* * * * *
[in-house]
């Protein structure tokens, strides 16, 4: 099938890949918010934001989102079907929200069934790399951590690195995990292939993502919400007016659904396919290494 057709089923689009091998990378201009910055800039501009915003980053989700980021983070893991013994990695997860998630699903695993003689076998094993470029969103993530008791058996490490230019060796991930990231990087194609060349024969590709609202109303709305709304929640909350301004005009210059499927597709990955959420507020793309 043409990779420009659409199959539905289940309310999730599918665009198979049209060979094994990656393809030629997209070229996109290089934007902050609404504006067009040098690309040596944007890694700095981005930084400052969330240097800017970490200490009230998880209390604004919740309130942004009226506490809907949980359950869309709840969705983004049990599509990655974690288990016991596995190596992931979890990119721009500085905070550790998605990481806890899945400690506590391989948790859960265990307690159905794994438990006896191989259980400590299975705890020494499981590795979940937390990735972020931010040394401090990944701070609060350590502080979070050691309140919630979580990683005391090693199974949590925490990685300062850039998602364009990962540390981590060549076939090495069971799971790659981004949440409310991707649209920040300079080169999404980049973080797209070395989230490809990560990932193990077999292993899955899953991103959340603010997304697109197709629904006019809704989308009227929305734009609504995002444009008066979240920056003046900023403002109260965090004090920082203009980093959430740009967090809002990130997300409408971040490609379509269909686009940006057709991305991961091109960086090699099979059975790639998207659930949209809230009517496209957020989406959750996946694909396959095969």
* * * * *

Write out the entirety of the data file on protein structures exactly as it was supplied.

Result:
[in-house]
């Protein structure tokens, strides 16, 4: 099938890949918010934001989102079907929200069934790399951590690195995990292939993502919400007016659904396919290494 057709089923689009091998990378201009910055800039501009915003980053989700980021983070893991013994990695997860998630699903695993003689076998094993470029969103993530008791058996490490230019060796991930990231990087194609060349024969590709609202109303709305709304929640909350301004005009210059499927597709990955959420507020793309 043409990779420009659409199959539905289940309310999730599918665009198979049209060979094994990656393809030629997209070229996109290089934007902050609404504006067009040098690309040596944007890694700095981005930084400052969330240097800017970490200490009230998880209390604004919740309130942004009226506490809907949980359950869309709840969705983004049990599509990655974690288990016991596995190596992931979890990119721009500085905070550790998605990481806890899945400690506590391989948790859960265990307690159905794994438990006896191989259980400590299975705890020494499981590795979940937390990735972020931010040394401090990944701070609060350590502080979070050691309140919630979580990683005391090693199974949590925490990685300062850039998602364009990962540390981590060549076939090495069971799971790659981004949440409310991707649209920040300079080169999404980049973080797209070395989230490809990560990932193990077999292993899955899953991103959340603010997304697109197709629904006019809704989308009227929305734009609504995002444009008066979240920056003046900023403002109260965090004090920082203009980093959430740009967090809002990130997300409408971040490609379509269909686009940006057709991305991961091109960086090699099979059975790639998207659930949209809230009517496209957020989406959750996946694909396959095969």